INNISBROOK, Fla., April 26, 2011 — For leisure golfers, it’s easy to get caught up in the heat of competition. However, players need to remember that, no matter how you play, the glass can always be half full at the end of the day.
Recently, I ran a Ryder Cup format day of golf with 24 of our members. Dividing them into two teams, I tried to match players as evenly as possible. Each team had twosomes competing head-to-head, using the same point system as the Ryder Cup.
The golfers played the first nine holes in an alternate shot format, and the second nine holes using first best ball format, with full handicap. After completion of the round, the teams were re-aligned and finished out with a final nine holes in a scramble format.
The match came down to a one-point difference, which couldn’t have been any closer. But, before the last nine holes started, two players in particular were very unhappy with my pairings, saying how unfair they were, along with a slew of other complaints. Needless to say, they lost on the first 18 holes, as did some other players.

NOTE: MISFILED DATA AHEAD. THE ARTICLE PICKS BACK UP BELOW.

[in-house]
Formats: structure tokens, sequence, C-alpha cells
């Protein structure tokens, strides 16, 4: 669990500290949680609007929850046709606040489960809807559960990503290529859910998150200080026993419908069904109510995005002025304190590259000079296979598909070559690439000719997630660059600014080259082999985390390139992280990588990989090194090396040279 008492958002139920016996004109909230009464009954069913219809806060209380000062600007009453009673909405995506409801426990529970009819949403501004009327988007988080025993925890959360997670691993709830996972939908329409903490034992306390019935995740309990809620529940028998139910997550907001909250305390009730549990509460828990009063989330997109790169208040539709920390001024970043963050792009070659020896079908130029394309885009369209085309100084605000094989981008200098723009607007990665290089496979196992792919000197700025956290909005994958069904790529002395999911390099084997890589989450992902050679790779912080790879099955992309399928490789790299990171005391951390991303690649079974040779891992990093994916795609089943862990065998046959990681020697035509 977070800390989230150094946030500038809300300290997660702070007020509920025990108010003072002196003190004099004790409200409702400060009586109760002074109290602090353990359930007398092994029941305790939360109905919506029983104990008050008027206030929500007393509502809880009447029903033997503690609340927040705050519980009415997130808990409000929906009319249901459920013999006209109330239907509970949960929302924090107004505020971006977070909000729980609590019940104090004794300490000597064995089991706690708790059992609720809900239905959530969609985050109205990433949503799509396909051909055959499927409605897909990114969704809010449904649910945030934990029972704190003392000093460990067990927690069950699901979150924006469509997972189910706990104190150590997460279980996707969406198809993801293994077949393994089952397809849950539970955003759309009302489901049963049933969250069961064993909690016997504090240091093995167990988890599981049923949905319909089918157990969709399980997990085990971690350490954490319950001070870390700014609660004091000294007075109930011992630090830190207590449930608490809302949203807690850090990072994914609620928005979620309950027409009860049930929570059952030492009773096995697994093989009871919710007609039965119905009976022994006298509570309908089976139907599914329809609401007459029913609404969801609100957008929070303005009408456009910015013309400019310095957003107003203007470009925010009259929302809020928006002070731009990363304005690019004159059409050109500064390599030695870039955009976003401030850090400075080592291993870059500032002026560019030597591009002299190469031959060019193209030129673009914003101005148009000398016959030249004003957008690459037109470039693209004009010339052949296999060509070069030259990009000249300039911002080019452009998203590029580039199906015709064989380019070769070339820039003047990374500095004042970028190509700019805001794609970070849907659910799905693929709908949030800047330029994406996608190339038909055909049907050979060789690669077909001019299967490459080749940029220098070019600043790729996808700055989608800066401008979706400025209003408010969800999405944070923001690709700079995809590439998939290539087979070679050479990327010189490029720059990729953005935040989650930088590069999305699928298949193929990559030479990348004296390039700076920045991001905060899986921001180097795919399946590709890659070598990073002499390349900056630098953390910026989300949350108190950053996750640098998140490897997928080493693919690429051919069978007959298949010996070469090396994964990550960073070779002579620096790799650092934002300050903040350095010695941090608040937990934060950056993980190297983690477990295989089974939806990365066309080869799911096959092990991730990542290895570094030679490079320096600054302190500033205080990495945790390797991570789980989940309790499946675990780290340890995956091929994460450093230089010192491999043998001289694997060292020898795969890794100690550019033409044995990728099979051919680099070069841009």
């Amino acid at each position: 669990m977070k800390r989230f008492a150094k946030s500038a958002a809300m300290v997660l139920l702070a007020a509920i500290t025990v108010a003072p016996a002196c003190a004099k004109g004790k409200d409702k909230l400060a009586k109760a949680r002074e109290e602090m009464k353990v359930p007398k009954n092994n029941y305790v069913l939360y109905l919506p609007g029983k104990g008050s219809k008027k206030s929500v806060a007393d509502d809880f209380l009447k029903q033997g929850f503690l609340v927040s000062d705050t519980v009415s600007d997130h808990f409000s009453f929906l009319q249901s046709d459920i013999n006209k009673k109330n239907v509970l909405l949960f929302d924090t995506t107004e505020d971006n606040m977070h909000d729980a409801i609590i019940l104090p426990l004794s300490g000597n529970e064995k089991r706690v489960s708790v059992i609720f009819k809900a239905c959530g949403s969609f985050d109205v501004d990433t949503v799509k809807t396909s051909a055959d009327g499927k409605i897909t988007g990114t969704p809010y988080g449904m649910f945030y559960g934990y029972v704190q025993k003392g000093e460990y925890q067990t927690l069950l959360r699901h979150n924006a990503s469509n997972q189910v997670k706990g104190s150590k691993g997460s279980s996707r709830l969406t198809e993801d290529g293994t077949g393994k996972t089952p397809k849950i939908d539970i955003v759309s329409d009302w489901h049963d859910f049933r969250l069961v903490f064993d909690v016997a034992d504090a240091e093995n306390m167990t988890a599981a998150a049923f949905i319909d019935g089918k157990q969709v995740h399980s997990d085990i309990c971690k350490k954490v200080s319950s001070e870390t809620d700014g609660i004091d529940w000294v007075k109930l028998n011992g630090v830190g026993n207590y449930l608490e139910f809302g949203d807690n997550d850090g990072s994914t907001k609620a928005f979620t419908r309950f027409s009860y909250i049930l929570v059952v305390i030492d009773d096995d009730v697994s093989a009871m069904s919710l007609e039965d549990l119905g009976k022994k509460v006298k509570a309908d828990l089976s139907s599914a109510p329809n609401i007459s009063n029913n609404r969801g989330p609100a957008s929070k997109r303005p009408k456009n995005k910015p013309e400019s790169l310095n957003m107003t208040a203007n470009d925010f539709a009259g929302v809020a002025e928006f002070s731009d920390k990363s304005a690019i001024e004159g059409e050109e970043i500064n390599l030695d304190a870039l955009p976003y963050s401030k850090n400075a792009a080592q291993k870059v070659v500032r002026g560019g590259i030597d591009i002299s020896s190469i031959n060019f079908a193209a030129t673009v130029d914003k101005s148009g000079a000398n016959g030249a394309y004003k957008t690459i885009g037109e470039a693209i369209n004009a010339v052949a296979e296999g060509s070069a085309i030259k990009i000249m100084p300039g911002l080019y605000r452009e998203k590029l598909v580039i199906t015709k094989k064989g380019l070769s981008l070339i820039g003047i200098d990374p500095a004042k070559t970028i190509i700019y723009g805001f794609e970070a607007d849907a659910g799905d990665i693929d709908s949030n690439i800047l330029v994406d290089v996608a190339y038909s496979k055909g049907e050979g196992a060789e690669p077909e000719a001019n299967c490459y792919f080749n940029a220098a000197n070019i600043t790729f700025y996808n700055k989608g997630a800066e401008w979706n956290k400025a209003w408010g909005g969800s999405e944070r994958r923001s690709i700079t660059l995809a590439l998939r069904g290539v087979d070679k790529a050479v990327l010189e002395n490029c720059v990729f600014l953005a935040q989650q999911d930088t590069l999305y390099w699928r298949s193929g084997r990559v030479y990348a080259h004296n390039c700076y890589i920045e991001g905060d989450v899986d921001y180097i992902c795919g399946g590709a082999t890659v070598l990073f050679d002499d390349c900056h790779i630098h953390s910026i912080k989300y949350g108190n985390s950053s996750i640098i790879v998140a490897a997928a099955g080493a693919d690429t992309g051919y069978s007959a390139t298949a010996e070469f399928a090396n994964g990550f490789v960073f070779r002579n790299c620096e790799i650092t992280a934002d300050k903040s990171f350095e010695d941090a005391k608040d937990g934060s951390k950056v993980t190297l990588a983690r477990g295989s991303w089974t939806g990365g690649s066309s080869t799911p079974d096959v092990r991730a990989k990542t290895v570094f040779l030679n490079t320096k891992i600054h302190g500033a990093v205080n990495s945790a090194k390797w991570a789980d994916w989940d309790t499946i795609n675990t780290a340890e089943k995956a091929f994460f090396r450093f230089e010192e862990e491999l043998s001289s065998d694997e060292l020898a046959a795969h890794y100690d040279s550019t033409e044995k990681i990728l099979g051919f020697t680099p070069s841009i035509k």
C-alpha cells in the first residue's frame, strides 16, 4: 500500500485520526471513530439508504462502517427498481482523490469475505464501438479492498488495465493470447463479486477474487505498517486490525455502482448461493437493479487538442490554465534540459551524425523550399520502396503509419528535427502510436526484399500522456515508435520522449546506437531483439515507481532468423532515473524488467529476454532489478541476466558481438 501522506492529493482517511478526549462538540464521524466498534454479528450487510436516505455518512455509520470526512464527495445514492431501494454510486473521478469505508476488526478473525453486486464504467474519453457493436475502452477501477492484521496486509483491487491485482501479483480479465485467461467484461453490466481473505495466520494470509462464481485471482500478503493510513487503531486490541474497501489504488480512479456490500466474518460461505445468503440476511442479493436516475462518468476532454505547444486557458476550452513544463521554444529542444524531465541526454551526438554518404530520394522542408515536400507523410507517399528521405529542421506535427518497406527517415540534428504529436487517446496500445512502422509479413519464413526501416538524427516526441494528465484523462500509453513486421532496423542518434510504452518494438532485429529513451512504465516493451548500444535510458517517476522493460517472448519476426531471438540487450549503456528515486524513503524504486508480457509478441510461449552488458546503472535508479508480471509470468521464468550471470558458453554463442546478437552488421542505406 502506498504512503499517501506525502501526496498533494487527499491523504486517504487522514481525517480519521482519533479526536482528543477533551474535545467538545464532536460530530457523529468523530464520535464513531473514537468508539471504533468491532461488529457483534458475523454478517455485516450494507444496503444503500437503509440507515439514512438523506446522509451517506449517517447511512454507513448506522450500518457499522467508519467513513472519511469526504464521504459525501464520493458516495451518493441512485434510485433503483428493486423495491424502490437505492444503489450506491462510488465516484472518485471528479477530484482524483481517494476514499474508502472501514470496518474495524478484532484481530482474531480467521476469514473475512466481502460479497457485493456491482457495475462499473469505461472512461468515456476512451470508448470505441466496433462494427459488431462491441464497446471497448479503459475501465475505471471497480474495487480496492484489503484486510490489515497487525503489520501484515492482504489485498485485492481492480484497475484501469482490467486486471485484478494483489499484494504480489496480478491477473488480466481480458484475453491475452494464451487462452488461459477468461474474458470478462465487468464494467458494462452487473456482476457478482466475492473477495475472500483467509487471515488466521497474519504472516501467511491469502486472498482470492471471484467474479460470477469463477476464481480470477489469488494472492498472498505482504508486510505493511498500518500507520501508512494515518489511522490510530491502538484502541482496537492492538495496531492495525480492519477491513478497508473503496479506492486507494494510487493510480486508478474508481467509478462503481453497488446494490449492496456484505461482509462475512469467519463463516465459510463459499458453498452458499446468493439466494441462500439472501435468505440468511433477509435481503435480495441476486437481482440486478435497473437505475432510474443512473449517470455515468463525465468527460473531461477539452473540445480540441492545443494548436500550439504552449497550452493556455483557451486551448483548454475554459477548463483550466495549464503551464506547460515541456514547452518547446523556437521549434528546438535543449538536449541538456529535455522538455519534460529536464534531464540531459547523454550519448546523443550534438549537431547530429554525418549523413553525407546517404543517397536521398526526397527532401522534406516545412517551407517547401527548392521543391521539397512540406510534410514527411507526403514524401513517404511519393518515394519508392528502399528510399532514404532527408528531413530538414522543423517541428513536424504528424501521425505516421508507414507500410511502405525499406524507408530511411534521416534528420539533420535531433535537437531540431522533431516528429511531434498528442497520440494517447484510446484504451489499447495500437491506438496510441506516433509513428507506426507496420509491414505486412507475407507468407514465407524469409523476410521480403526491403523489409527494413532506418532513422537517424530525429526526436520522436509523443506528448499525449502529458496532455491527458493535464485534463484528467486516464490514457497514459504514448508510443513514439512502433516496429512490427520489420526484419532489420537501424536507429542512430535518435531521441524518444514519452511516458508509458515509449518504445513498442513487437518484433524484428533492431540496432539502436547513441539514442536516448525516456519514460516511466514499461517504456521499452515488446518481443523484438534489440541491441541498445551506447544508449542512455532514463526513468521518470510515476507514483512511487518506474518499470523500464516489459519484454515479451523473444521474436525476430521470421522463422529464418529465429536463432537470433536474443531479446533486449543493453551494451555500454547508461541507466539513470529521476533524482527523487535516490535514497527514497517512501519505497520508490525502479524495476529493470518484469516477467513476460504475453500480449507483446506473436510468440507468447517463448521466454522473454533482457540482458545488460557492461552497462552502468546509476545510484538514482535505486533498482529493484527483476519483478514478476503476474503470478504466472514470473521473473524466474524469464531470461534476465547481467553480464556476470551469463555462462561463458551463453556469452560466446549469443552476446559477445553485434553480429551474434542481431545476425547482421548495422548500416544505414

If they had won, would the complaints have been the same? This made me realize that golfers who lose or play poorly are usually unhappy as a result. Case in point: the miserable golfers left immediately, and didn’t stay for the prizes or my post-play pep talk.
Golfers that play well or win are happy. It’s pretty cut and dry. Does that mean you have a 50/50 chance of being happy after playing a round of golf? Or can you be happy, no matter how you played?
I made this speech to the ladies after the round, reminding them that they were fortunate enough to play 27 holes on a Thursday with friends and family, to have drinks and great food, and to have their health while breathing fresh air on a beautiful golf course. No matter what the outcome of the round, the glass is always half full, if not completely full, whenever you go out to play golf.
That’s the nature of a leisure sport. If you learn to enjoy your leisure golf time, not only will you play better, you will also be a more pleasurable person to be around. And a fun player is a player who has more buddies to golf with, which means more time to spend perfecting your game. It’s a self-rewarding cycle that can leave you with a full glass every time.
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